Smart™ Library

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Design of our SMART(TM) Library

ChemDiv offers a new “Smart” library of drug-like compounds for hit-finding screens. The Library has been assembled using ChemDiv’s in house structural biology insight, molecular simulation-modeling, virtual screening our novel chemistries and medicinal chemistry filtering/ranking of the resulting scaffolds. The design of the Smart library is based on our successful “Targeted Diversity” concept (Fig.1).

ChemDiv introduced the concept of Targeted Diversity for design of high quality libraries of drug-like molecules, selectably focused against different biological targets. This concept also uses the superposition of a highly diverse chemical space on a representative assortment of divergent families & sub-families of targets, signaling, and transport molecules. The Targeted Diversity concept is a broadly applicable platform approach, for it can be used to design and/or select high quality libraries of drug-like compounds focused in individual therapeutics areas, target families, or control pathways.

A major benefit of the Smart Library approach is that it represents a thoughtful and multi-purpose diversity set, incorporated it into one single compound library for different screening goals. Those goals may include:

  1. “Difficult” targets (no target / ligand structure(-s) known, study and interrogation of cellular processes (e.g. apoptosis, cell cycle, etc.);
  2. Signaling pathways (e.g. WNT, Hh, RTK, Ras, etc.) and “eclectic” biological targets, including cellular processes (e.g. apoptosis and cell cycle);
  3. Protein-protein interactions (the most «hot spots», e.g. XIAP, pGPCRs, beta-catenin, etc.);
  4. An entire selected therapeutic area that incorporates multiple biological targets;

As a starting point, the following main target families (encompassing 300+ various targets in total) were considered:

  1. GPCR target family;
  2. Ion channels (both ligand- and voltage-gated);
  3. Nuclear receptors;
  4. Enzymatic targets (kinases, phosphodiesterases, phosphatases, proteases, HDAC, sulphotransferases, esterases, COX, MAO, etc.);
  5. Transporters (serotonin transporters, dopamine transporters, amino-acid transporters);
  6. Effector proteins (pro- and anti-apoptotic, BCL2, Diablo, integrins, etc.);
  7. Non-human targets.

Each of these target families contains various orthogonal targets that were already annotated as interacting with small molecules. These small-molecule prototypes were used to select focused sets against each individual target from a given target family and further refined, thus forming the Smart-1 library.

The current generation of this library is based on approximately 500 small molecule sets. Each of these sets was focused against distinct biological targets that belong to different classes and sub-families of targets (list of targets of interest is shown). The selection process for these sets involved identifying active ligands/inhibitors as prototypes existing in the patent and research literature or databases and performing bioisosteric replacement (Fig.2) strategies on those (e.g. known peptide ligand may be substituted with small non-peptide peptidomimetic).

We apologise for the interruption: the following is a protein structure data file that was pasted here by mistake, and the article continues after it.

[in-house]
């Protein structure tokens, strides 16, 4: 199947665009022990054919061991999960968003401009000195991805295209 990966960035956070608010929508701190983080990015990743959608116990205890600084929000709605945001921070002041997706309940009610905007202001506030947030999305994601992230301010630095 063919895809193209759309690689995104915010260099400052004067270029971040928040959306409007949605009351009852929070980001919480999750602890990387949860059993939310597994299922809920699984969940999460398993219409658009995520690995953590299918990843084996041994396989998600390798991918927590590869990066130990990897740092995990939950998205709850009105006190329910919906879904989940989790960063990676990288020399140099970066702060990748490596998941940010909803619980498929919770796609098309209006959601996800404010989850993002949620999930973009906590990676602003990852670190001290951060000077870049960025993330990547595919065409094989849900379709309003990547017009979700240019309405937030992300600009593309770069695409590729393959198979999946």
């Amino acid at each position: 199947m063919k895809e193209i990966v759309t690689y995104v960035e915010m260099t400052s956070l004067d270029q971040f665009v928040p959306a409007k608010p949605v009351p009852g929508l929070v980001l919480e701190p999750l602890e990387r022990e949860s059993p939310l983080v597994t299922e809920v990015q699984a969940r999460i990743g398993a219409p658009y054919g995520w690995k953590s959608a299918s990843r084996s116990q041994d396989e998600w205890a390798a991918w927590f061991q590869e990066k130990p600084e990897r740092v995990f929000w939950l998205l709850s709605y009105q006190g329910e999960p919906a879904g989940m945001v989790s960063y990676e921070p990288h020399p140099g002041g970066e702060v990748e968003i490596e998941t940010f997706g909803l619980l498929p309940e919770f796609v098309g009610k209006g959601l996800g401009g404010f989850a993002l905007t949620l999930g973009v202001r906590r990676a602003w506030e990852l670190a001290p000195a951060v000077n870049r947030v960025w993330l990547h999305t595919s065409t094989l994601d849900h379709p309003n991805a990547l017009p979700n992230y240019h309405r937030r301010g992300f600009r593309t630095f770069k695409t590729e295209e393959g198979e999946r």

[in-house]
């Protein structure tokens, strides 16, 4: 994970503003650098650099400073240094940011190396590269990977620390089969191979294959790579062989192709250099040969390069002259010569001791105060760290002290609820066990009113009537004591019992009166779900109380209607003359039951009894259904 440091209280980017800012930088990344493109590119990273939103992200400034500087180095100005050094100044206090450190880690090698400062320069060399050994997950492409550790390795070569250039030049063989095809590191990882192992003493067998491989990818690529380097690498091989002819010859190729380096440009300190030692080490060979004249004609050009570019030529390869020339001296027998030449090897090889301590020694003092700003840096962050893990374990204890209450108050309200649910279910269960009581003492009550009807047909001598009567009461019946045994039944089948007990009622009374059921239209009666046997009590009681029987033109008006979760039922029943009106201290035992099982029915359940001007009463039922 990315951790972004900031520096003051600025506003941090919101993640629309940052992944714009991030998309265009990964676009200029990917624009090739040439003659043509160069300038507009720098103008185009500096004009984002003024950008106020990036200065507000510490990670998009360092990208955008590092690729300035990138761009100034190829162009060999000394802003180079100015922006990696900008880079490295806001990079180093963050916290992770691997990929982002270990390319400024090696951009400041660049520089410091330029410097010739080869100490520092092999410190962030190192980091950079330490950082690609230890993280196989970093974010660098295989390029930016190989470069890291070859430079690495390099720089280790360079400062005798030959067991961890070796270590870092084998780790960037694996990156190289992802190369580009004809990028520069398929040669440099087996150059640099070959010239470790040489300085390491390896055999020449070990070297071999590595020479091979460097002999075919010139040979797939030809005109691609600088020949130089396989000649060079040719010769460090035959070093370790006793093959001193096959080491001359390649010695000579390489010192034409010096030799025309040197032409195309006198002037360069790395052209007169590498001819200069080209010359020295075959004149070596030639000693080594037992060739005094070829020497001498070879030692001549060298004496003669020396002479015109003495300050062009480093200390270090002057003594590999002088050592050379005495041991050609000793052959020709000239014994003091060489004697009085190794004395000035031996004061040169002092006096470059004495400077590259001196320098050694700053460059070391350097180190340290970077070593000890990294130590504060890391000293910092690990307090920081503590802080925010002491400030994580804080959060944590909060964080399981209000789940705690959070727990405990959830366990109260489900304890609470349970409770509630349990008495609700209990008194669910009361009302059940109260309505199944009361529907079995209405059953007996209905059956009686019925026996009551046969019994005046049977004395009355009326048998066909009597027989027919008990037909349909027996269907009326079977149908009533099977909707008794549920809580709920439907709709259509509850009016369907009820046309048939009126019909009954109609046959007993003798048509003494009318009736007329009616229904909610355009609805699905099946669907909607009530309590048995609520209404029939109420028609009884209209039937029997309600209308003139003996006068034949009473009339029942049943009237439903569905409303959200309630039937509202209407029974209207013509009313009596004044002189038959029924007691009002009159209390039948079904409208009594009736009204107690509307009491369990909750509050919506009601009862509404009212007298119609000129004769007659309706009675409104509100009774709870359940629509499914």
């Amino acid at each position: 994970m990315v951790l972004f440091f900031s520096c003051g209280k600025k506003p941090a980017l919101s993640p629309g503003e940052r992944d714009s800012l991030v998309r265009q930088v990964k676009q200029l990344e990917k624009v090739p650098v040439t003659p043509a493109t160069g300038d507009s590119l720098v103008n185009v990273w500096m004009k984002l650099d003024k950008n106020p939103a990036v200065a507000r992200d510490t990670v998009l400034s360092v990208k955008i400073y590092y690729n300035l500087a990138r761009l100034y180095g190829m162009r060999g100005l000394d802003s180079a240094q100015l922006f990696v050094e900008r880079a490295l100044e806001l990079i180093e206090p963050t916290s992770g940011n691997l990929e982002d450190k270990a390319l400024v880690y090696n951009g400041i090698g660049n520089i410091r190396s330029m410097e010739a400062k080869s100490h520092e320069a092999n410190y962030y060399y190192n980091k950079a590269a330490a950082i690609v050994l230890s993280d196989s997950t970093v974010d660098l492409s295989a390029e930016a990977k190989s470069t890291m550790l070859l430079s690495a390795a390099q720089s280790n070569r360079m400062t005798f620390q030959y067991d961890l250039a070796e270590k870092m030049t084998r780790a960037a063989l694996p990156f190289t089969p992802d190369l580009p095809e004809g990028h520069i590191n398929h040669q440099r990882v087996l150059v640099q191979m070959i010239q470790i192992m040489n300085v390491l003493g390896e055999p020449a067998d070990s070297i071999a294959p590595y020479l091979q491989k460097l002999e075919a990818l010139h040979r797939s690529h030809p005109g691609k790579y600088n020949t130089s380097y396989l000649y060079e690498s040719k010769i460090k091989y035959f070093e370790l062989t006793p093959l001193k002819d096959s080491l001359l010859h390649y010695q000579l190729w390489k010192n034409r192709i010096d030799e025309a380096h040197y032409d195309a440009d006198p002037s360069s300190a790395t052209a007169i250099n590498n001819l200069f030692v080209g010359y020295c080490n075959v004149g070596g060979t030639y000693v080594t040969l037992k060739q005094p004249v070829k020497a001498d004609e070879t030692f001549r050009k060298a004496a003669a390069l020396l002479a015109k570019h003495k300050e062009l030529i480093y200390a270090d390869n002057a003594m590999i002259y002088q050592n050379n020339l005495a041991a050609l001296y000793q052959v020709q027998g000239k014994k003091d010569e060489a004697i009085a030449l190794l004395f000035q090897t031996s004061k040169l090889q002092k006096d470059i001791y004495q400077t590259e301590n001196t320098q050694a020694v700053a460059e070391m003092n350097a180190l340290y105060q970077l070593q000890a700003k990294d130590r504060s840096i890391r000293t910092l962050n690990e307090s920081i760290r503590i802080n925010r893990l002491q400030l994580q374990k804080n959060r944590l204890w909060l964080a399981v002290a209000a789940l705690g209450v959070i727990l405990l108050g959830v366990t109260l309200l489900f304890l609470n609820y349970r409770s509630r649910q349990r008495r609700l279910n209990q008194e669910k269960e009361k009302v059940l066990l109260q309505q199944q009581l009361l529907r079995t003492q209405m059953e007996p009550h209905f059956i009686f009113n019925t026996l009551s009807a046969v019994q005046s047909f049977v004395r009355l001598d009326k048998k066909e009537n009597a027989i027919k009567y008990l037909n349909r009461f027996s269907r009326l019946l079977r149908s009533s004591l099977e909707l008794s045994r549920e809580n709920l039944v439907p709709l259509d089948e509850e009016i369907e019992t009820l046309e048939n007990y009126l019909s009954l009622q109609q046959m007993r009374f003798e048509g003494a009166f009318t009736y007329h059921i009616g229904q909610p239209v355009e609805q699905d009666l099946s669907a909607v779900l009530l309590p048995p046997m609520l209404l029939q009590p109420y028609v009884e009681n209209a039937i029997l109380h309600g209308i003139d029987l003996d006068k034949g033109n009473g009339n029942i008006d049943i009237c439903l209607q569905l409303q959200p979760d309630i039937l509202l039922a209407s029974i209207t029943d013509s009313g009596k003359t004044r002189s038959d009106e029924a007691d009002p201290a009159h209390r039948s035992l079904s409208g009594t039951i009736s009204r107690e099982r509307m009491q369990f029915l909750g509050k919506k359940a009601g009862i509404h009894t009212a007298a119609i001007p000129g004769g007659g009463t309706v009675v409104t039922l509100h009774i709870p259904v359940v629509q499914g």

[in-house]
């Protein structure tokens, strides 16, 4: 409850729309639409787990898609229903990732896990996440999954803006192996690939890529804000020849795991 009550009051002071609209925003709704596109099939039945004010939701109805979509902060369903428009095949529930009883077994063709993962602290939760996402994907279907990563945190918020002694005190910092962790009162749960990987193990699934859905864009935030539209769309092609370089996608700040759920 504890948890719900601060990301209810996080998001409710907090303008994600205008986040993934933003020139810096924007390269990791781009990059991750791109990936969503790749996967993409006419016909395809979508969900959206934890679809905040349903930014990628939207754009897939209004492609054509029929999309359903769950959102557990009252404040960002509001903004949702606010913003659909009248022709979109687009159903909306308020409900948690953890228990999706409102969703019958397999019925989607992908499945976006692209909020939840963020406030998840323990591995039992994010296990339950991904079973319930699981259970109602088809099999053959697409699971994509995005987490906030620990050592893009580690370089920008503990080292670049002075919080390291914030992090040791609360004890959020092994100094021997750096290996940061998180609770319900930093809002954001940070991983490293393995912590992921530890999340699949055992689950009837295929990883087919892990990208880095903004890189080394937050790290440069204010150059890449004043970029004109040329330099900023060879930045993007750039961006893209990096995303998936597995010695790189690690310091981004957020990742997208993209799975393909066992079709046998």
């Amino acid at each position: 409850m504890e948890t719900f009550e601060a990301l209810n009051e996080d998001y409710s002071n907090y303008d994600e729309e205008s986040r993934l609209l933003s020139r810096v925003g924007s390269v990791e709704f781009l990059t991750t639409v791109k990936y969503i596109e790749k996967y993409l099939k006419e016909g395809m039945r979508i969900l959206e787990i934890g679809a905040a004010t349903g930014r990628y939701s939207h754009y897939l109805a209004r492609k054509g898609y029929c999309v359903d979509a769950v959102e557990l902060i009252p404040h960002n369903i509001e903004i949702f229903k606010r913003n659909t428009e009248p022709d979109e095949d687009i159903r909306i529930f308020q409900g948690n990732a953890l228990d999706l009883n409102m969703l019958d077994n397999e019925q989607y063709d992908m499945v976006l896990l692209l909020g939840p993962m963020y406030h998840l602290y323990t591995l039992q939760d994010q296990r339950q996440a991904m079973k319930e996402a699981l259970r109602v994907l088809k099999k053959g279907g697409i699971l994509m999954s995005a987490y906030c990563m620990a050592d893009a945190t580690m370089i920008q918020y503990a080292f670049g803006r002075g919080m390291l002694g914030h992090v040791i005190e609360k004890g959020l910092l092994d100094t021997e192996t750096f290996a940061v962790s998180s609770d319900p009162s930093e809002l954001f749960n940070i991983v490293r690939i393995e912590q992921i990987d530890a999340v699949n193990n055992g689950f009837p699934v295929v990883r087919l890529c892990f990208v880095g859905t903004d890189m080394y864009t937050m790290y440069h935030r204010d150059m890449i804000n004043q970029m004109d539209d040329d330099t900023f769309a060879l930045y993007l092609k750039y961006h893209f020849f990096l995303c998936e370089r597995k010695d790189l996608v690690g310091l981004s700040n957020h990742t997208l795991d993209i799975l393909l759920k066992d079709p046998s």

Subsequently, a similarity search based on these strategies was conducted within ChemDiv’s collection for possible augmentation of the rational set. Other techniques included computer-assisted 3-D pharmacophore matching. The directed synthesis of new chemotypes with functionality mimicking recognition elements (shapes, helix, turns, etc. Fig.3) of known active ligands/inhibitors was also performed. In some cases, proof of concept has been established with in-house biological data. A special effort has been made to select respective compounds and synthetic templates with good IP potential, as evidenced by Reaxys and SciFinder sub-structure searches. ChemDiv’s medchem filters (MCF) ensured high quality and drug-like properties of selected molecules.

Based on the defined “refinement” criteria a certain number of compounds from each “single target focused set” were selected, thus forming the final Smart-1 library

Such “refinement” criteria include, but not limited to:

  1. Available annotation data (literature, patent search, in-house research);
  2. Diversity of scaffolds and their further population with individual compounds;
  3. Bioisosteric replacement strategies, especially heterocyclic morphing;
  4. Computer-assisted 3-D pharmacophore matching;
  5. Special preference given to chemotypes with functionality mimicking recognition elements (shapes, helix, turns, etc.) of known active ligands/inhibitors for the considered targets;
  6. Special preference given to scaffolds with good IP potential (as evidenced by Reaxis and SciFinder sub-structure searches);

The current generation of the Smart-1 consists of more than 500 individual target-specific sub-sets (focused sub-libraries, 25 to 250 molecules each). It also encompasses around 1,900 diverse chemical templates and more 600 unique heterocycles. The total size of this library is 55,000 individual drug-like molecules

ADVANTAGES

Smart-1 library may be a potential source of high-quality hits in screening against ‘difficult’ targets with limited or no structure/ligand information, as well as ‘eclectic’ biological targets, including cellular processes and signaling pathways

Distribution of several physic-chemical properties across this library is summarized below:


Compounds in this Library: